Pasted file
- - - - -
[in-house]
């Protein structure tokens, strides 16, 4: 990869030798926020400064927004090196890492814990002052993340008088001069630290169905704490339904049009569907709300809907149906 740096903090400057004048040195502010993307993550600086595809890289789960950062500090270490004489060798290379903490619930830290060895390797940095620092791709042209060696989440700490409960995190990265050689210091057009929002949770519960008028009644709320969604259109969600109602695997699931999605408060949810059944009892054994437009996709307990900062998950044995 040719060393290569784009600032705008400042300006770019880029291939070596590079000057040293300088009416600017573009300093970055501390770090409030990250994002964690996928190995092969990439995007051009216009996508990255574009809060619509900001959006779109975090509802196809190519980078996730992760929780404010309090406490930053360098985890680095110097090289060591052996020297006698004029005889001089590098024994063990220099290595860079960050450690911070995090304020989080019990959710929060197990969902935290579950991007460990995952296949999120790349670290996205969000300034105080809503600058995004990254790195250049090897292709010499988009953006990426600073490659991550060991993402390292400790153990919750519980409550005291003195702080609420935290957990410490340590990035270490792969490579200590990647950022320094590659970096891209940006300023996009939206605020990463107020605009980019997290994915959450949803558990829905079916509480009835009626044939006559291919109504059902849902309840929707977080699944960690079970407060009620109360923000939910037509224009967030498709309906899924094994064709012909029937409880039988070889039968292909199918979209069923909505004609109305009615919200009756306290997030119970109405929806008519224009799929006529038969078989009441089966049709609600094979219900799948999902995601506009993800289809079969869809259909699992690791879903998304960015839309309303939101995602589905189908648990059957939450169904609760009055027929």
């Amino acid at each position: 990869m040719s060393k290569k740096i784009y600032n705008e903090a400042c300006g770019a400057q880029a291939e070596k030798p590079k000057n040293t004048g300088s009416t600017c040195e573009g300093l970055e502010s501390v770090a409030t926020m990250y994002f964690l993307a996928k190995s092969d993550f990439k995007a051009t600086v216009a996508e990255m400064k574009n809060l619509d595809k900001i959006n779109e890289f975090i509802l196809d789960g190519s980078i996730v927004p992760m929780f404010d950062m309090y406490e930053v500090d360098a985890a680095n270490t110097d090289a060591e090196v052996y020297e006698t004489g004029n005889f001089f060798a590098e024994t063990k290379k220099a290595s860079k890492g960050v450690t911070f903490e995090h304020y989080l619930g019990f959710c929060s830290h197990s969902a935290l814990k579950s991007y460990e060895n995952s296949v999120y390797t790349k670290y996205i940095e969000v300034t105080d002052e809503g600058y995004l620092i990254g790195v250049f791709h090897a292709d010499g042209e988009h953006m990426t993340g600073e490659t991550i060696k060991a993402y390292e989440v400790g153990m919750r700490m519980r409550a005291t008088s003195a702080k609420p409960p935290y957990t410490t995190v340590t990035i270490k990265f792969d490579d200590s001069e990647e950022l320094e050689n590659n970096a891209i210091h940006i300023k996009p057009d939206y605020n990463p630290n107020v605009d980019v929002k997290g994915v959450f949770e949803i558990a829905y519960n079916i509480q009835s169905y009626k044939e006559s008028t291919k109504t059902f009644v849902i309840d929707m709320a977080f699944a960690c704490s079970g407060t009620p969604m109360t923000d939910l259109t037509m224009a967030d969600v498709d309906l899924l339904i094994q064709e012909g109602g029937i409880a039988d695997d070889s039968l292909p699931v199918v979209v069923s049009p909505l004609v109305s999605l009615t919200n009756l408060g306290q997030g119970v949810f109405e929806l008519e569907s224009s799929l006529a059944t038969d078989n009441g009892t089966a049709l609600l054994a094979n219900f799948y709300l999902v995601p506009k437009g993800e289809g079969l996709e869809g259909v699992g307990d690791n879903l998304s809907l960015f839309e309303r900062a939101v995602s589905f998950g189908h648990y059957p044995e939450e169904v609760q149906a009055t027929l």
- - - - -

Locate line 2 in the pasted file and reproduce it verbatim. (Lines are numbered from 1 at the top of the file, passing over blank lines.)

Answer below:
């Protein structure tokens, strides 16, 4: 990869030798926020400064927004090196890492814990002052993340008088001069630290169905704490339904049009569907709300809907149906 740096903090400057004048040195502010993307993550600086595809890289789960950062500090270490004489060798290379903490619930830290060895390797940095620092791709042209060696989440700490409960995190990265050689210091057009929002949770519960008028009644709320969604259109969600109602695997699931999605408060949810059944009892054994437009996709307990900062998950044995 040719060393290569784009600032705008400042300006770019880029291939070596590079000057040293300088009416600017573009300093970055501390770090409030990250994002964690996928190995092969990439995007051009216009996508990255574009809060619509900001959006779109975090509802196809190519980078996730992760929780404010309090406490930053360098985890680095110097090289060591052996020297006698004029005889001089590098024994063990220099290595860079960050450690911070995090304020989080019990959710929060197990969902935290579950991007460990995952296949999120790349670290996205969000300034105080809503600058995004990254790195250049090897292709010499988009953006990426600073490659991550060991993402390292400790153990919750519980409550005291003195702080609420935290957990410490340590990035270490792969490579200590990647950022320094590659970096891209940006300023996009939206605020990463107020605009980019997290994915959450949803558990829905079916509480009835009626044939006559291919109504059902849902309840929707977080699944960690079970407060009620109360923000939910037509224009967030498709309906899924094994064709012909029937409880039988070889039968292909199918979209069923909505004609109305009615919200009756306290997030119970109405929806008519224009799929006529038969078989009441089966049709609600094979219900799948999902995601506009993800289809079969869809259909699992690791879903998304960015839309309303939101995602589905189908648990059957939450169904609760009055027929």